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BRA VE AND BOLD. to bring him back to a prison where he was liable at any time to be killed by the wicked Mac and Jim? The idea was monstrous. The girl must have a heart as cruel as Nero's to demand such a thing. Did she not know she would be putting his life in great danger? Ah, but she had released him. She had relied upon his word to come back. She was helping him. She had shown some honor. To Tom, who had seen nothing but mystery for the five days, this was the greatest mystery of all. The girl to like Harry Macdonald and feel sorry for his captivity, and yet she wanted him to return to it. Tom did not forget the little incident that had just happened in the park, but he was quite ignorant of the fact that tl1e stranger was still following them. "Tell me, Flora," he said, still disguising his voice, "couldn't you do without taking me back with you?" "Oh, no, Barry. Please do not ask that!" she exclaimed, ex citedly. "Please don't break your promise." "Do you mean I am to go back to that room and be locked in again?" "Certainly, Harry; just as soon as you have written and postetl your important letter. The men must not know you have been out of the room at all. Let me see-it is now nine o'clock. We ought to be back by eleven, at the furthest." "Are you aware that they are likely to kill me?" "Oh, I hope not! I trust not. You know you could save yourself by--" "By what?" "Oh, I can't tell you !" "Thfre is a means of escape, then?" "Oh, yes." "You mean by obeying them?" "By doing the one thing they ask." "I shall not." "Oh, Har.ry !" "What?" "You intimated once before you would do it." "Did I?" "Certainly. You surely don't forget it." Tom was more and more puzzled. He thought for a moment, and said: "Flora, what if I don't go back with you?" The girl burst out crying. She seized his hands and implored him to go back for her sake. Her life, she said, would be in danger if he did not return and submit to being locked up in the room. "Oh, Harry I" she pleaded, "don't break your word to me. Think how I trusted you. Please come back. Come back and save my life!" "Would your reall:\' be in danger?" "Yes If they find you gone my life would be in danger." don't you go back, either." "Worse and worse. We would both die then." Tom really had no intention of breaking his word. All this talk was to get at the key of the mystery which was every hour becoming darker and deeper. "Rest easy, Flora.'' he said, "I'll go back with you." Her joy was great. "Oh, thanks, Harry," she said. "You've relieved my mind. Ah, here we are at Washington Square. Yonder is Fourth Street. You hao better get out, Harry, and I'll wait for you here. How long will you be?" "About half an hour:" "Well, I'll drive slowly around the square here. I'll not be any distance from the monument. You'll see the carriage easily." "Yes. All right." The carriage stopped. Tom, in getting out, took the greatest care to keep his face turned from his companion. He alighted on the side on which there was the least light. He stepped onto the ground and got qukkly behind the carriage. He had succeeded so far in deceiving the girl as to his iden tity. She still believed him to be Harry Macdonald. "Good-by, Flora," he whispered. "Your comi ng back, Harry?" she asked, in a tone of reat anxiety. "Yes." "Don't be long. You'll find me here." Tom hurried under the arch, crossed the street ana steppea onto the sidewalk. He was now safe and free-if he could only break his word! Was he morally bound to keep such a promise, given under such circumstances? he asked himself. "Yes, if he would be a gentleman," answered his conscience. He looked after the carriag.e. It was in the little park going slowly. The girl was looking out of the window, no doubt trying to see what direction he was taking. Tom was just about to move away when a carriage pulled up between him and the arch. He saw a young man step out of it, and he immediately recog nized him as the stranger that had acted so strangely and so excitedly in Madison Square, that had stopped the horses and tri e d to open the carriage door. This young stranger saw Tom. That was plain from his man ner. He scowled and began to approach. Tom walked off quickly to Fourth Street. Before he had gone a hundred yards he was surprised to see that the stranger was following him, assuming an air of indifference. Arriving at his boarding house, Tom went inside the porch and remained there watching the stranger, who took up a position across the street. "What does want?" thought Tom. "I'll not go inside till I find that out." Presently the stranger moved away. Tom, anxious to know who he was, came out of the porch, crossed the street and followed him. The stranger walked very rapidly, making straight for the ., park. He never once looked behind. When he got near the arch 11e quickened his pace, and, to Tom's astonishment, headed directly for the lady's carriage, which was going slowly past the monument. Tom, thinking harm might be intended toward the lady, hur ,ried forward to protect her. Before he could get to her, however, he saw the carriage stop, the door open, and the stranger step into it. Away flew the carriage with the lady and the stranger. Soon they were out of sight, and Toiv was left in the park alone. In order not to break his promise, he hung around the Vicinity for hours, but the carriage with the lady and the mysterious stranger never came bq.ck. One would have thought Tom's troubles were over.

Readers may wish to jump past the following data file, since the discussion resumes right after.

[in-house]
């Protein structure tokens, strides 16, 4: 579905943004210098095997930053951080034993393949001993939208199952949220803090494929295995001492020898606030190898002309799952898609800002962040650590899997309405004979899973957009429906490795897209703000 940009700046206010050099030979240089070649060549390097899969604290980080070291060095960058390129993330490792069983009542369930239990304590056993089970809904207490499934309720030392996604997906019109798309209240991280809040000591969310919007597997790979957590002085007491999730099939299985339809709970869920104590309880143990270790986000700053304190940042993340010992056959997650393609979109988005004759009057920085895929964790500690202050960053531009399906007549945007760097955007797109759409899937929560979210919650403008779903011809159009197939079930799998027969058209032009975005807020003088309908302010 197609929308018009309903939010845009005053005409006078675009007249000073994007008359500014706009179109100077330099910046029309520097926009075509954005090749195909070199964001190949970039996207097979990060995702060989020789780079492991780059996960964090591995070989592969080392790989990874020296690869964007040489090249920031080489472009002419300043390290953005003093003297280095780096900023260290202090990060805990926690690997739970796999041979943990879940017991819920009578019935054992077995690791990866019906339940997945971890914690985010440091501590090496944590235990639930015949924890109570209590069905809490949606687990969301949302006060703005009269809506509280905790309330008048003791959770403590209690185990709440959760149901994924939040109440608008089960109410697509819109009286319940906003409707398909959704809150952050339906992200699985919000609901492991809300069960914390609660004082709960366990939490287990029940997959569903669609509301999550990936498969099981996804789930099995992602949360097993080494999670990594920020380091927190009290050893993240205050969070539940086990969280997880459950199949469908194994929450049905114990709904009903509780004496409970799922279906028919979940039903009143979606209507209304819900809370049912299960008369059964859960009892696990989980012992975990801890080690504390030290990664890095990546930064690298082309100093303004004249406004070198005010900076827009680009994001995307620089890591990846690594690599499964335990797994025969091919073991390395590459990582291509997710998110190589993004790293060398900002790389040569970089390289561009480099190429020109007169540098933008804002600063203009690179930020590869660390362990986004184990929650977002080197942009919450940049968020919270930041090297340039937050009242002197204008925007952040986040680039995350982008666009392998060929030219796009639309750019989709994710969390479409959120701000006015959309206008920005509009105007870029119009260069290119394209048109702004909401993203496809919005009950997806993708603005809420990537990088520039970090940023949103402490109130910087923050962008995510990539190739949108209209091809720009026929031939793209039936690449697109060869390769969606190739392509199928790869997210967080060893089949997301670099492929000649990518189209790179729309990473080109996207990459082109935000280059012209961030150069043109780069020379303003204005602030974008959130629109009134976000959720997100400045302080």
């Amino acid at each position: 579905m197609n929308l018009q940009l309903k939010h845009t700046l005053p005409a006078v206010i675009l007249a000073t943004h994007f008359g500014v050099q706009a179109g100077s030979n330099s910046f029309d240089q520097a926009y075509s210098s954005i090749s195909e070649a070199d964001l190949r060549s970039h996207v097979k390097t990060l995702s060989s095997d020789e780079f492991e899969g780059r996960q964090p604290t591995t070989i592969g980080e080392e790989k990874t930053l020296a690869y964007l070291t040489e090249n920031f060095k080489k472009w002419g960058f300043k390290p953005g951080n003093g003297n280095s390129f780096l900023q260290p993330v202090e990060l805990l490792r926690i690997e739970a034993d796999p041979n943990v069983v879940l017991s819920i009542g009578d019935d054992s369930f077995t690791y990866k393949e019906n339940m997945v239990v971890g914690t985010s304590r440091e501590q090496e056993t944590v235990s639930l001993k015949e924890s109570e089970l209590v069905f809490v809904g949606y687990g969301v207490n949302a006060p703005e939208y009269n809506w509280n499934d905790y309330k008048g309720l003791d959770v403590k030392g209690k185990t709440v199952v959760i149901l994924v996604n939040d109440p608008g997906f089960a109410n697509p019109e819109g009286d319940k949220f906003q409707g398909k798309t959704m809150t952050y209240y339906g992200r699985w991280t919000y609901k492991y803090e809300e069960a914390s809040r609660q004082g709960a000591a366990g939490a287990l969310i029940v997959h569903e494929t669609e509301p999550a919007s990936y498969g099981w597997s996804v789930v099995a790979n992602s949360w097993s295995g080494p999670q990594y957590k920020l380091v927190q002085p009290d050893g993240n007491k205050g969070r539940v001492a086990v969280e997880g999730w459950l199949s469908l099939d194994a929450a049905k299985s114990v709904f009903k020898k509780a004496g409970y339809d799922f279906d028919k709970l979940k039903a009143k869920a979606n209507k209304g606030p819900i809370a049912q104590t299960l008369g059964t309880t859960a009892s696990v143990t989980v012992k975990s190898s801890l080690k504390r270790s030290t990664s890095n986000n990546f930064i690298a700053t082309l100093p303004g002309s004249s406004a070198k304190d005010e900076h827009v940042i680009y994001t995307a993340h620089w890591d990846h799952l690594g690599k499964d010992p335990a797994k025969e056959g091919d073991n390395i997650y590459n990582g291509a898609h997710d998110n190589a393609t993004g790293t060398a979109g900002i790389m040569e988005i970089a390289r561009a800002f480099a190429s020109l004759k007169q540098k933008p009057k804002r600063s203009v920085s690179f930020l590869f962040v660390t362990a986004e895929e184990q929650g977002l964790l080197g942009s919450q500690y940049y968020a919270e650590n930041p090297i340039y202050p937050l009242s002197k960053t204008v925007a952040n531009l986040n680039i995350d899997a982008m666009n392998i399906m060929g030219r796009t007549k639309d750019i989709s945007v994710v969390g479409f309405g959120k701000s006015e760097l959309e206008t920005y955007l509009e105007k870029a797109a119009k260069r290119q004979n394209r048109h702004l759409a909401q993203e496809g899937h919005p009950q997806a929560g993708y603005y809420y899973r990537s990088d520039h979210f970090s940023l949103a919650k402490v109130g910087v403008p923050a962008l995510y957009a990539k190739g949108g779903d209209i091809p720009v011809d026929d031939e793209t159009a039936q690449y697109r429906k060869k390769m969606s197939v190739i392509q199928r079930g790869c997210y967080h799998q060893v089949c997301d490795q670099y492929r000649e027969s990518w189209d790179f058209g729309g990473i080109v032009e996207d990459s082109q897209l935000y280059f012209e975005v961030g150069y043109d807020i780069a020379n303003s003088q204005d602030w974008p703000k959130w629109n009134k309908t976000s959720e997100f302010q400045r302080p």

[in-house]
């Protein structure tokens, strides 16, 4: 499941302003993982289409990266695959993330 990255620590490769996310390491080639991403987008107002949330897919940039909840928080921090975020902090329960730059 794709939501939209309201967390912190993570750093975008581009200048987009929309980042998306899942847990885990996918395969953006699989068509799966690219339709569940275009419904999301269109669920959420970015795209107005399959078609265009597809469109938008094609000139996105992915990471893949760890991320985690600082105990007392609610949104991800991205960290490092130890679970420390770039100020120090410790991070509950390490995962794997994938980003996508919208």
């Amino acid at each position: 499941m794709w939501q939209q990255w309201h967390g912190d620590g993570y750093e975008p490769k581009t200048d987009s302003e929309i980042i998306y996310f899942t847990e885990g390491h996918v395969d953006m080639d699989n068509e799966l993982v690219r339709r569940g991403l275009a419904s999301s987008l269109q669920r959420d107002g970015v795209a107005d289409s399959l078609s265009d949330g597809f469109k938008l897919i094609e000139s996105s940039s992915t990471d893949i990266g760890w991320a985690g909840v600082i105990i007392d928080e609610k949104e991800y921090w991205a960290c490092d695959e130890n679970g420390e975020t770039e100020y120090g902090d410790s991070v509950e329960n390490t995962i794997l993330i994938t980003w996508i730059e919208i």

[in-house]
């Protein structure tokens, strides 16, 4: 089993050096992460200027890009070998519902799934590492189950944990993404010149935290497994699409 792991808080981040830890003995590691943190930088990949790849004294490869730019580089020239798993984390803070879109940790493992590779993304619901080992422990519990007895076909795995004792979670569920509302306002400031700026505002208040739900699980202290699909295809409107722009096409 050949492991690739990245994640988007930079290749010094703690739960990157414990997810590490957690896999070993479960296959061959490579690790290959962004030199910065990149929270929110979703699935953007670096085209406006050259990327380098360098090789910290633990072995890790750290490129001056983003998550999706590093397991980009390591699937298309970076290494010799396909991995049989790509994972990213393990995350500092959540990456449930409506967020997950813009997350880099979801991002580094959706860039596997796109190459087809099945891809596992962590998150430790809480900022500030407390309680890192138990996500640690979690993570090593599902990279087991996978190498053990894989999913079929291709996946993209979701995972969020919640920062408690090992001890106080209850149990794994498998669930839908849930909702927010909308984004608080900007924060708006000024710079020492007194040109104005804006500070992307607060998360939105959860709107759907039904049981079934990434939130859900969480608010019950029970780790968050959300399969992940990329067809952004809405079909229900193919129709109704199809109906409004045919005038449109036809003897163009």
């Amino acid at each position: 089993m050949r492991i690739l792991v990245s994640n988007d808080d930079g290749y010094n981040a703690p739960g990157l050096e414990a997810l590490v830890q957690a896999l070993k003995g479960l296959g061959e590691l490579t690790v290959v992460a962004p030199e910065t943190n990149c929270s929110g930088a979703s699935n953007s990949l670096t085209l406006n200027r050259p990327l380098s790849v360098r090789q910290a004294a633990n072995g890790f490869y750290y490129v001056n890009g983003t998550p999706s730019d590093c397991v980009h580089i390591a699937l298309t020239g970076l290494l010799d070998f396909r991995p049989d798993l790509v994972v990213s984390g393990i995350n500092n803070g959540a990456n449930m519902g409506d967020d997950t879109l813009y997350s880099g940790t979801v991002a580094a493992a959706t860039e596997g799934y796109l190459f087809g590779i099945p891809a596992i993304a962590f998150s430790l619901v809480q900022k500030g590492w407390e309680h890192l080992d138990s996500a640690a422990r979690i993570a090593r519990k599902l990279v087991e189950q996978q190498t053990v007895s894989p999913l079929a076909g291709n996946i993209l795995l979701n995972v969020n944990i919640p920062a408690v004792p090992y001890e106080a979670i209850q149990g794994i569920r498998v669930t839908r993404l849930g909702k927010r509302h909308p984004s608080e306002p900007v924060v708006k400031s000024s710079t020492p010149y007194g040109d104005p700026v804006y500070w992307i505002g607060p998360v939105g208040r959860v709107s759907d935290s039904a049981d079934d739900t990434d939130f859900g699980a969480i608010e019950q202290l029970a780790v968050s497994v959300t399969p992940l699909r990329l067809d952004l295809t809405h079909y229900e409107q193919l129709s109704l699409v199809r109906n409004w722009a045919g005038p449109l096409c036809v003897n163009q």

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, r8 BRA VE AND BOLD. CHAPTER xnr. Three months have passed since the events recorded in the last chapter, and great changes have come to some of the of our story. '.fom Walcott h<1s brought his mother, brqther and sistei; to New York. They are all living in humble, but fairly comfortable, rooms on First Avenue. '_l'om ia worki.ng steadil>; pow, and deriving from his work enough, income to keep the family from want. They aFe far from beinlj o .ut 9f debtJ but their circumstances are an improve ment upon what they were in Irving, especially after the. Wendell Mills burned down, and while Tom was tram.Ping the streets. of New York for work. The rea 'der. wiff natu' raliy ask how did this desirable change come about. How did Tom make 'enough to move the family down from Irving? We will explain. when he went back to his boarding house the night he lost .track of the lady, Flo ra, ip Washington Park, he found, to his st'lrprise, tpat M.-s. Moffatt had moved away, and in her was another woman named' Mrs. Fleming: He was more surprised when he found that the was to make no to bim-,-that Moffl).tt had made ar rangements with her succfssor by which Tom was to continue as a boarder as long as he liked, a11d th;,it she Jiad left a letter ''fo be handed to Mr. Walcott when he ccifnes." The big?'es.t -surprise :of rrll \'{ail when th! : s letter. He found 1t to contam fifty 'l!ollars and the {bllowmg : it \ "MY DEAR WALCOTT: I w11-s much th;t )lOU dicl .notr return to me .. tho evening.' you went to Pleasant J;'la.ins, and I (:jl.nnot L1ndersland has siru;e kept you, for,. pf cciurse, I know you are too honest fo lntenlio1rnlly break your word. Your ttip. niust have been' a Sutcess, however, as thLngs turned' out' well." Yol.I will fi'!\d inclo sed .. fifty dol1ar$, which I' deJ Y9\lA.ll accept. t.\m leav ing townfor 1 a few days, apd when: f return I hope tE>.fit:id,..,you Moffatt's,'' : i . ':'1 .,. "-There was no signature, no sup e;scription of any.; k,i.nQ. 1,'o. m que ti _oneq 1Mrs . .J;len:ing . She knew 11othing, she said, al'lout Mrs.' Moffat( or' gentleman. Next morning he .s}rit'tl;irty dollars home to his and honrs an of, business. it., .... ..,. \-.. < . ; . ; : )je boug\1t th, e .. good .. 1wi,\l .. ?f a bQotblack 1, yho a chair a'.ri_d a small at the of <,! hotel on '.h1rd A,ven ue. , .. . :.Jle c .1.uhe . bargain,.. quite aq:identally. f.!:e happened to be the corner11 apd heard the bootblack telling a friend :'' \ 'r I he w1s.hed pe could sell out, as he had something better 111 \ l teiV. Tom was not abov the bootblacking industrv. He had never ldrncd ib feel the in. i:ngnity of laho1r. f. He arran,!l'ed with tlie hotel man to pay a part of the price for lihn and accept his agree rnent to give him a portion of the profits until the business should be entirely his own. was the' fockie'st stroke of his 1 thl!.t eVetling he started for Irving, Massachusetts. He found 11iis .mother, Dick and Nell in dire poverty, but still alive and well. The thirty dollars ar rived about the same thne-he did. 7 ' He unfolded his scheme to his mother, and got her consent' and blessing. " He spent a in .sellfng out all the' 'furniture artd ;tuff they did not rieed, and 'then be rn:oved' tile whole family 't6-New York, renting rdorns, as be en "sa'l'cl,' Avemie. ir Hettciok Die)( busl'neh *ith hifu.'-'Ditk .. ii'-to rrilnd the newsstand, and be himself was to do the more laborious wovlc of shoe-polishing. The morning tqey beg;m business their assets amounted to the following: Newspapers (usele ss after day of issue)................. $2.25 Cash on hand . . . . . . . . . . . . . . . . . . . . . 35 Total .................... ,. .............. .. $2.60 The plant, consisting of the newsstand and the chajr, with the blacking kit, were still the hotel man's property, Tom having paid but a trifle on them. Dick, the cripple, proved a capital business man. He s.at in his chair and sold his papers and answered questions in a manver that pleased every one with whom he came in contact, He was delighted with his new occupation. It was easy anJ P leasant, and it made him pi;oud to think he was no longer idle, that he could aid Tom to support his mother and Nell. At the end of a week they were four dollars ahead, and at the end of the second week their profits totaled $13.70. They were not becoming Vanderbilts, but they were hopeful of getting out of bitter poverty anq t1ltimately out of debt. Tom's manly, cheerful manner aud Dick's courtesy began to attract the a,tte11iion of gcntkmen who passed Hie corner eYery day., and, littl e by little,.. thesi. 111en got into the habit of purchasing their morning papers from the cripple, and getting tlwir shoes po,lished by Tom. So. that the three months that passed since Tom's last adventure had put him on a better footing with the world. He had the business stand more than half paid for, and the prospects were getting even brighter. And now to answer a question which the reader has been wait-ing to ask: .: .. Walcott, du,ring these three.months, see or hear anything of the people with whom he had been associated in strange adventures? Did he find out the -mystery of the orange peel that he had picked up from under a bench in Central Park? H:tdJte' learned the-mystery of the mysterious errand that brought him to Pleasant Plains)Had he solved the plot of Mac and Jim? "No: I ot ,''f "'> '' From" the night 'foe, c;arriage had off and left him in Wash.ington Park, he had neither seen heard con' cerning his employer, his captors, Jim, Mac' and Wilson, the girl1 flora,' that had a ccornpanie!f him in the c :ir riage, the mus: tached"'young dandy \\'horn had met in the restaurant. The whole thing might have been a dream, so far as proofs were left of these people having existed. They Jived -011ly in Torn'i; memory, and oftentimes he said to himself:. "Either I dreamed the whole of it, or it is the most mysterious series of events I ever heard of." ' H e made several trips ti) Wall and the Taylor House, Jersey City, hoping t&'find some news of his 'late employer; he visited MrS'. Fl ming's boarding house every second day; he watched the papers; he searched and re-searched the city dfrec tory; and he walked around many varts of the city looking for a house with a couchant Hon In front of' it. All in vain. The mystery was deep and dark and beyond his power to fathom. He often thought of the girl, Flora, who to the Jast had mistaken him for a certain Harry Macdonald, and, as her and gentleness came before him, he wondered if she' wa!i rc;a14y